1.What is the Net-Zero Industry Act and how does it relate to the EU's energy and climate goals?
The EU has committed to achieve climate neutrality, including net-zero greenhouse gas emissions, by 2050. This objective is at the heart of the European Green Deal and in line with the EU's commitment to global climate action under the Paris Agreement. The Net-Zero Industry Act (NZIA) aims to scale up the manufacturing of technologies which are key to achieve climate-neutrality such as solar panels, batteries and electrolysers, among others, or key components of such technologies, such as photovoltaic cells or the blades on wind turbines. The Act will simplify the regulatory framework for the manufacturing of these technologies and therefore help increase the competitiveness of the net-zero technology industry in Europe. It will also accelerate the capacity to store CO2 emissions.
The objective is to approach or reach, in aggregate, at least 40% of the annual deployment needs for strategic net-zero technologies manufactured in the EU by 2030. The EU is currently a net importer of several net-zero technologies and components. However, it has the potential and assets required to become an industrial leader in this market.
Today's proposal for a Regulation represents one of the key initiatives announced in the Green Deal Industrial Plan to create a regulatory environment supporting the scale-up of the net-zero industry in the EU. It is accompanied by the European Critical Raw Materials Act, a Communication on the European Hydrogen Bank, and supported by the reform of the EU's Electricity Market Design proposed earlier this week.
2.What net-zero technologies does the Act address and how were they selected?
Net-zero technologies support the energy transition by guaranteeing extremely low, zero or negative greenhouse gas emissions while they operate. The Net-Zero Industry Act addresses the net zero technologies essential to our decarbonisation and competitiveness objectives. These technologies will have a significant contribution towards the path to net zero by 2050 and also play a key role in the Union's open strategic autonomy, ensuring that citizens have access to clean, affordable, secure energy.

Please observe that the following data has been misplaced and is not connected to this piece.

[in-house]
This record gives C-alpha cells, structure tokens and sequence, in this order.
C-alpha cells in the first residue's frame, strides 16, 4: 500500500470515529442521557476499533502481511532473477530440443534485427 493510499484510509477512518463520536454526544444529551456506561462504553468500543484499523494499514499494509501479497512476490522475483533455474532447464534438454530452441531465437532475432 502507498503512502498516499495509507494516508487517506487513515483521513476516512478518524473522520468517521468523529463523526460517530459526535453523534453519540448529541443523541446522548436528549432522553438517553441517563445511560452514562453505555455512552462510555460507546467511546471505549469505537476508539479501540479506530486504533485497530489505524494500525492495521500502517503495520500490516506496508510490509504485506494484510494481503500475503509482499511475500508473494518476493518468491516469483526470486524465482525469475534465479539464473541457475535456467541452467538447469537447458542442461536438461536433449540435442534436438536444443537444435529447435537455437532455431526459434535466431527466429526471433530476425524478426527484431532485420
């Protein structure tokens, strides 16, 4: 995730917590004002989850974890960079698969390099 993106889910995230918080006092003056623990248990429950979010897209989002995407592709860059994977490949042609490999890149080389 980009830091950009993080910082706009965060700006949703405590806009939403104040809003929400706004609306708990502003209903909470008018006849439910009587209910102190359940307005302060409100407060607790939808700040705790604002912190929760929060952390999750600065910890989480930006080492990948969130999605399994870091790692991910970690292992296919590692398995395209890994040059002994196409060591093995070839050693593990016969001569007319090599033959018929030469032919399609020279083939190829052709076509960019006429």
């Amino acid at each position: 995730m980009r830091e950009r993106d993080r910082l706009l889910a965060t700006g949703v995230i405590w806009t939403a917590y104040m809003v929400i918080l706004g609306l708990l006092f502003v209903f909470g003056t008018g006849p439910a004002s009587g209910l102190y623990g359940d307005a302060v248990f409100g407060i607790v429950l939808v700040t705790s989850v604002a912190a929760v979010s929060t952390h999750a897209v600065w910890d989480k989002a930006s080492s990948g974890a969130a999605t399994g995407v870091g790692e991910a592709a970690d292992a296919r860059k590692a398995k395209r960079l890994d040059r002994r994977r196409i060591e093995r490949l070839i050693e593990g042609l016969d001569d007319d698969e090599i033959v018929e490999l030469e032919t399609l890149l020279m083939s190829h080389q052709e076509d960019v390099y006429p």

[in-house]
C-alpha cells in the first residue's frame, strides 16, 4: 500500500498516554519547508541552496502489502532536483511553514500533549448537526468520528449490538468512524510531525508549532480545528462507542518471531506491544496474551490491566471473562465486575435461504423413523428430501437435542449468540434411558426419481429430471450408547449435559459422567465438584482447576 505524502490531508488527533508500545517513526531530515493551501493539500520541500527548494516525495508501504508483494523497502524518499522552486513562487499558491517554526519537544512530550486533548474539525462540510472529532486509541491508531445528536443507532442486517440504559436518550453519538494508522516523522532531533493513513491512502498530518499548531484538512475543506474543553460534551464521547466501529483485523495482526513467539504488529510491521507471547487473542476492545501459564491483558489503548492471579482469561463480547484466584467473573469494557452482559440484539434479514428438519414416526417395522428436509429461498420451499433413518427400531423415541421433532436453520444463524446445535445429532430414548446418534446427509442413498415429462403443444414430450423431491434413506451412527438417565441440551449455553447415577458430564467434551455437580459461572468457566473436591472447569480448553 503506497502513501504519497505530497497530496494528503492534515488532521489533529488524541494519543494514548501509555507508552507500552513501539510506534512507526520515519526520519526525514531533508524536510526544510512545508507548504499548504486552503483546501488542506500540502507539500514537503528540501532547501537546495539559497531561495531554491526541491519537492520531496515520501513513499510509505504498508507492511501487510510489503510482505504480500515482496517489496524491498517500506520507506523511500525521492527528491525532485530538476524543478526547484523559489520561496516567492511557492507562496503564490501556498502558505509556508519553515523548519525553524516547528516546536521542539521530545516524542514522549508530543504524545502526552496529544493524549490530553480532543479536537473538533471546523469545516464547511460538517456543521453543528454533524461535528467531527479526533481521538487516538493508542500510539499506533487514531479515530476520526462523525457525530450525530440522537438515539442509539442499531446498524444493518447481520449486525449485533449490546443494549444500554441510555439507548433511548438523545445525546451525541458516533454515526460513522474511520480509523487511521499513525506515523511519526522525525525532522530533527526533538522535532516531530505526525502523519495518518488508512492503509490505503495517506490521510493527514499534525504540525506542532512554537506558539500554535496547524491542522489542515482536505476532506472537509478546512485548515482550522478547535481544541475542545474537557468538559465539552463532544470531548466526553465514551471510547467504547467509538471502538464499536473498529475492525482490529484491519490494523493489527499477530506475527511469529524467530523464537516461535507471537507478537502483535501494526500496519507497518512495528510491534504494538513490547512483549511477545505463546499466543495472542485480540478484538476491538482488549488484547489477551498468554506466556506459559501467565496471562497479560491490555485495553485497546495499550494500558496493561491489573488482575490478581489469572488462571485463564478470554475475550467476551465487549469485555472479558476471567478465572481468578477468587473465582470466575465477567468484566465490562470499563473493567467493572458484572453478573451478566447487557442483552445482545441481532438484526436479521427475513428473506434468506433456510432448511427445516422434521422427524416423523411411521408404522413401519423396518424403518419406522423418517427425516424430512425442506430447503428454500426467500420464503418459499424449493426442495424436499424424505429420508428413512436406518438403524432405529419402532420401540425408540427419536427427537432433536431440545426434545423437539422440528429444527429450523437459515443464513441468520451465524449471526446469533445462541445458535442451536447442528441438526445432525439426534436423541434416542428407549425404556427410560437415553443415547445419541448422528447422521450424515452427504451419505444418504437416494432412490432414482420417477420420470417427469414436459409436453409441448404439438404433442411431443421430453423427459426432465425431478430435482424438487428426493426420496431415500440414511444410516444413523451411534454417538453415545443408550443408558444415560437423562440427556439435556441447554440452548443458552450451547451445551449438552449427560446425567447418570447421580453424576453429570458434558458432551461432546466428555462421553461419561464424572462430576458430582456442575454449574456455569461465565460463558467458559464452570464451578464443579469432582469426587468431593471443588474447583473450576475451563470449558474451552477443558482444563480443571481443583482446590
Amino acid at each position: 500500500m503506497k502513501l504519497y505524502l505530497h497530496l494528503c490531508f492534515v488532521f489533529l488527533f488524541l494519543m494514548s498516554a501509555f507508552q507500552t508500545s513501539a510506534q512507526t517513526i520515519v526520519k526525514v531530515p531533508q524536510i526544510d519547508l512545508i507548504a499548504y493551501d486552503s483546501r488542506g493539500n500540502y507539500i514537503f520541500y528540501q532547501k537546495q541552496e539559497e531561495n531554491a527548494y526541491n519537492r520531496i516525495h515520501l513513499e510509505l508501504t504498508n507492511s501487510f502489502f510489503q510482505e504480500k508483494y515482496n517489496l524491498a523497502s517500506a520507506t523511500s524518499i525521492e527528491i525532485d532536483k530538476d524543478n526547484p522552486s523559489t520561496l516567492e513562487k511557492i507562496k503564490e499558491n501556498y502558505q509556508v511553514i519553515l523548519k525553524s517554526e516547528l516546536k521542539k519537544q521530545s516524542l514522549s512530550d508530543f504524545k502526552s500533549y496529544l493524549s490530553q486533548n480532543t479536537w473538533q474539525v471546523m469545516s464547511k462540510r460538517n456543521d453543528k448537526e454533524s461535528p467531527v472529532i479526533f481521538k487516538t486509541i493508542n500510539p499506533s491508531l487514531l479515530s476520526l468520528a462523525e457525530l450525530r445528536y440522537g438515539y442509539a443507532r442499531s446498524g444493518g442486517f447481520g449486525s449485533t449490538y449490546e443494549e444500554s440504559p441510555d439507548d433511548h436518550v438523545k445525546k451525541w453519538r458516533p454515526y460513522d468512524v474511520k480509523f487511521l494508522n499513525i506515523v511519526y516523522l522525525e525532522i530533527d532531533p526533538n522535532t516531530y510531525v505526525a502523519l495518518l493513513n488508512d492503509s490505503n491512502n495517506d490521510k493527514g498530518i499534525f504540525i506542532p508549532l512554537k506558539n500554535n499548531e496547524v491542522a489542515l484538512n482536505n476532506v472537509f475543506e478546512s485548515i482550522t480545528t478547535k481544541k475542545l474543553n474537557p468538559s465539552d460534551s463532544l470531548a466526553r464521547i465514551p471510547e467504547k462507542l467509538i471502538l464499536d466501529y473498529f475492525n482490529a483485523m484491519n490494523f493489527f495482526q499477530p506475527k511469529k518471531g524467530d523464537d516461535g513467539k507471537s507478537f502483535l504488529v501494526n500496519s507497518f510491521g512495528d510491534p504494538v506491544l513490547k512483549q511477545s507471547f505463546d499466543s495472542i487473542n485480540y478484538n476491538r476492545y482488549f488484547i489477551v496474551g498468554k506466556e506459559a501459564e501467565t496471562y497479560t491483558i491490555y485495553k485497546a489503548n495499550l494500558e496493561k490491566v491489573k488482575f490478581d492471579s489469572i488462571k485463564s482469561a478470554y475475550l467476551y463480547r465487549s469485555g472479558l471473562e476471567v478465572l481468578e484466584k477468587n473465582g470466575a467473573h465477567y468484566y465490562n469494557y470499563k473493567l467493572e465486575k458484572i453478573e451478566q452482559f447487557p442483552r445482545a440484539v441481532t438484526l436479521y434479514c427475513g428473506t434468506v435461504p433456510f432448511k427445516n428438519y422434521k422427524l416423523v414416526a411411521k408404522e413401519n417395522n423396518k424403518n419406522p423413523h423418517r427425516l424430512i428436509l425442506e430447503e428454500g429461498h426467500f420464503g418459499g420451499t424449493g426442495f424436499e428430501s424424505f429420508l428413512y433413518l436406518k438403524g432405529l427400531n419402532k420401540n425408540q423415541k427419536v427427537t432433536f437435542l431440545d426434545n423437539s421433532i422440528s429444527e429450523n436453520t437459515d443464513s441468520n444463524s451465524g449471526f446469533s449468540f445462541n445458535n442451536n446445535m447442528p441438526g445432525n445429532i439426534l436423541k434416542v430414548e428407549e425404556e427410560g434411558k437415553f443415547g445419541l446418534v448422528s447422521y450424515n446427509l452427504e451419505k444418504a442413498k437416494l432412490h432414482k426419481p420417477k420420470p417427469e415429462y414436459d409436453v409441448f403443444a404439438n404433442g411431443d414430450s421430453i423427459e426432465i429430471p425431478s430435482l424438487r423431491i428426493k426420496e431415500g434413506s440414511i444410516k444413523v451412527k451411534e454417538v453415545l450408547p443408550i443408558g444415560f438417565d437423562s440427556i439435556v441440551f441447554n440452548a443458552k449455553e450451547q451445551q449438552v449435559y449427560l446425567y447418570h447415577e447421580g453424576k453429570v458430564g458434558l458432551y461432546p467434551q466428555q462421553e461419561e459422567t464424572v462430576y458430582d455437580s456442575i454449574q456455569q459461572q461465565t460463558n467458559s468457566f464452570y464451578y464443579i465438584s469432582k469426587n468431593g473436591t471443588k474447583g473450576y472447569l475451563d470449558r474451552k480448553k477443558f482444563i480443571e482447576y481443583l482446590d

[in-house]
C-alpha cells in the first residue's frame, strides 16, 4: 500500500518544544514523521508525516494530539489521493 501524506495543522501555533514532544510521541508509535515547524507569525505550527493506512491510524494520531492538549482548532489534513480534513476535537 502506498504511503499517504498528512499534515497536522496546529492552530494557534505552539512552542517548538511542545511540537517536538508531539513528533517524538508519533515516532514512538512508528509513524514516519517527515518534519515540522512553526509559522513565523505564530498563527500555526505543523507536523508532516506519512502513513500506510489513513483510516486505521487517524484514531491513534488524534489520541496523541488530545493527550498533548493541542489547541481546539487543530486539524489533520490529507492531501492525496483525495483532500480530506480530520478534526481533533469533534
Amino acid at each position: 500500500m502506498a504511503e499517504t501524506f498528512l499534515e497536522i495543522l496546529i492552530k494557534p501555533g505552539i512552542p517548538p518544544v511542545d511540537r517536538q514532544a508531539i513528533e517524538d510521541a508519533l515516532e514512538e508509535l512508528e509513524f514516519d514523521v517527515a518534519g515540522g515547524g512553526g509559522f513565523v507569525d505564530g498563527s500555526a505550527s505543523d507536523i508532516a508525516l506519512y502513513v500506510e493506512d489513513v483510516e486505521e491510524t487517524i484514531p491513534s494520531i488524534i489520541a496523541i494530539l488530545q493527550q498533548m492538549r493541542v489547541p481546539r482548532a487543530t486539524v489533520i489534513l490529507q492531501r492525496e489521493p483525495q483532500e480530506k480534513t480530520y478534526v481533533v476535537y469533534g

The Act supports in particular 8 strategic net zero technologies. These are: i) solar photovoltaic and solar thermal technologies; ii) onshore wind and offshore renewable energy; iii) batteries and storage; iv) heat pumps and geothermal energy; v) electrolysers and fuel cells; vi) biogas/biomethane; vii) carbon capture and storage (CCS); and viii) grid technologies.
Other net zero technologies are also supported by the measures in the act, to a different degree, including sustainable alternative fuels technologies, advanced technologies to produce energy from nuclear processes with minimal waste from the fuel cycle, small modular reactors, and related best-in-class fuels.
The strategic net zero technologies were selected based on the overall Net-Zero Industry Act objectives of scaling up the manufacturing capacity of net-zero technologies in the EU, particularly those that are commercially available and have a good potential for rapid scale-up.